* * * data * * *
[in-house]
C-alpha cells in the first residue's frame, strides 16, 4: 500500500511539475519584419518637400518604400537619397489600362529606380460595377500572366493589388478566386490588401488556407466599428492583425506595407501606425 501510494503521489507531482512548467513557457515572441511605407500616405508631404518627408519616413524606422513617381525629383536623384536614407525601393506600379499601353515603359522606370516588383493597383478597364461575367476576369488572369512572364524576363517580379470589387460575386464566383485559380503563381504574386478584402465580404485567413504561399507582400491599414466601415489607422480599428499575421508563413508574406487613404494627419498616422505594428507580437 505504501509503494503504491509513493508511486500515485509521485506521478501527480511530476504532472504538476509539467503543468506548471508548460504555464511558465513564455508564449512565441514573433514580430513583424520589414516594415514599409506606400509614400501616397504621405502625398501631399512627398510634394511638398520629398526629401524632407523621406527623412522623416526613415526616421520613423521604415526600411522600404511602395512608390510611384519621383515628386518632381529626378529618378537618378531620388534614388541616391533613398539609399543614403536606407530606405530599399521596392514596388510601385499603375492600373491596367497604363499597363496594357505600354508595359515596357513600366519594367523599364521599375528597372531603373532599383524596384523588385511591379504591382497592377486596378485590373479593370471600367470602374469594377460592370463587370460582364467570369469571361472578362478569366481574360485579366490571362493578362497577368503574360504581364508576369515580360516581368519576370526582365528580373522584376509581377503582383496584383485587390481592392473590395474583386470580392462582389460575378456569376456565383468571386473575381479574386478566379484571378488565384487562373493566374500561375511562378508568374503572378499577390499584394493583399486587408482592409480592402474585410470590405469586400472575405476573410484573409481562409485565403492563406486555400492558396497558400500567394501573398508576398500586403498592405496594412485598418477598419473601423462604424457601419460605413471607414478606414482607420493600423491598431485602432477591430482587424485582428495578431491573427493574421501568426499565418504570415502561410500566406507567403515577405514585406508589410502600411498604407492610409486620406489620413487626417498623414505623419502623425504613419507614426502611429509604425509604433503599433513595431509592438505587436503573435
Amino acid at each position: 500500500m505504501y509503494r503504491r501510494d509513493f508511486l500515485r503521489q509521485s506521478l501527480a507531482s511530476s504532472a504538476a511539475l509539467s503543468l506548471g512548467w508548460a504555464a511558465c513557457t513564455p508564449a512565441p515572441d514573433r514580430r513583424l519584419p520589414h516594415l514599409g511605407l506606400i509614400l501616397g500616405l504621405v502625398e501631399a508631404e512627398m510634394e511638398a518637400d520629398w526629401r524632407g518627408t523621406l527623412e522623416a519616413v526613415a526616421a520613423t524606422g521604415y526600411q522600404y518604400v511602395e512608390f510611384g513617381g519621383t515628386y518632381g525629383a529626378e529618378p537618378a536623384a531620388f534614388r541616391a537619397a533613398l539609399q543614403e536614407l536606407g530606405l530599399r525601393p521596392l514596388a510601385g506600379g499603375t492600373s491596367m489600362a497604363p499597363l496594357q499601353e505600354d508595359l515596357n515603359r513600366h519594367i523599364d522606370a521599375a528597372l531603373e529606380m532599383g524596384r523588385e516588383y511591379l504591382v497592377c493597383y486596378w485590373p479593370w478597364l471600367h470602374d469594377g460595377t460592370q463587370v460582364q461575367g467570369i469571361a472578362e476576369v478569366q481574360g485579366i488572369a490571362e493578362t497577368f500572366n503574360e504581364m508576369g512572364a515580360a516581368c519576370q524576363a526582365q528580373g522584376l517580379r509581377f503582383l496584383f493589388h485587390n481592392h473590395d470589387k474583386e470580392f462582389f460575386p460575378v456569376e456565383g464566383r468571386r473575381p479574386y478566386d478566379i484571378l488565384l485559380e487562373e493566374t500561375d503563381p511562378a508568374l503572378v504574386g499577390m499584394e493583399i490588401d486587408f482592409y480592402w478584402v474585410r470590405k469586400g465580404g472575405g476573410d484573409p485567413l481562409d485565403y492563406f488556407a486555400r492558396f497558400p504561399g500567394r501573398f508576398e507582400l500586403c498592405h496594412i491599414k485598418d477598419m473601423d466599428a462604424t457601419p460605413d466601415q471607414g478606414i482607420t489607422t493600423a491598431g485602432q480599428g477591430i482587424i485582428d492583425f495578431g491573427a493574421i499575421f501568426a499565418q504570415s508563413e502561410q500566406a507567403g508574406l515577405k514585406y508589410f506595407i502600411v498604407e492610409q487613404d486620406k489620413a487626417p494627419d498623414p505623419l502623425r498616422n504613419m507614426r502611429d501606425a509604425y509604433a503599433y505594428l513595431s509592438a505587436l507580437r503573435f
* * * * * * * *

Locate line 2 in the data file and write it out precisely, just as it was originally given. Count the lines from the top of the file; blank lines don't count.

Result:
C-alpha cells in the first residue's frame, strides 16, 4: 500500500511539475519584419518637400518604400537619397489600362529606380460595377500572366493589388478566386490588401488556407466599428492583425506595407501606425 501510494503521489507531482512548467513557457515572441511605407500616405508631404518627408519616413524606422513617381525629383536623384536614407525601393506600379499601353515603359522606370516588383493597383478597364461575367476576369488572369512572364524576363517580379470589387460575386464566383485559380503563381504574386478584402465580404485567413504561399507582400491599414466601415489607422480599428499575421508563413508574406487613404494627419498616422505594428507580437 505504501509503494503504491509513493508511486500515485509521485506521478501527480511530476504532472504538476509539467503543468506548471508548460504555464511558465513564455508564449512565441514573433514580430513583424520589414516594415514599409506606400509614400501616397504621405502625398501631399512627398510634394511638398520629398526629401524632407523621406527623412522623416526613415526616421520613423521604415526600411522600404511602395512608390510611384519621383515628386518632381529626378529618378537618378531620388534614388541616391533613398539609399543614403536606407530606405530599399521596392514596388510601385499603375492600373491596367497604363499597363496594357505600354508595359515596357513600366519594367523599364521599375528597372531603373532599383524596384523588385511591379504591382497592377486596378485590373479593370471600367470602374469594377460592370463587370460582364467570369469571361472578362478569366481574360485579366490571362493578362497577368503574360504581364508576369515580360516581368519576370526582365528580373522584376509581377503582383496584383485587390481592392473590395474583386470580392462582389460575378456569376456565383468571386473575381479574386478566379484571378488565384487562373493566374500561375511562378508568374503572378499577390499584394493583399486587408482592409480592402474585410470590405469586400472575405476573410484573409481562409485565403492563406486555400492558396497558400500567394501573398508576398500586403498592405496594412485598418477598419473601423462604424457601419460605413471607414478606414482607420493600423491598431485602432477591430482587424485582428495578431491573427493574421501568426499565418504570415502561410500566406507567403515577405514585406508589410502600411498604407492610409486620406489620413487626417498623414505623419502623425504613419507614426502611429509604425509604433503599433513595431509592438505587436503573435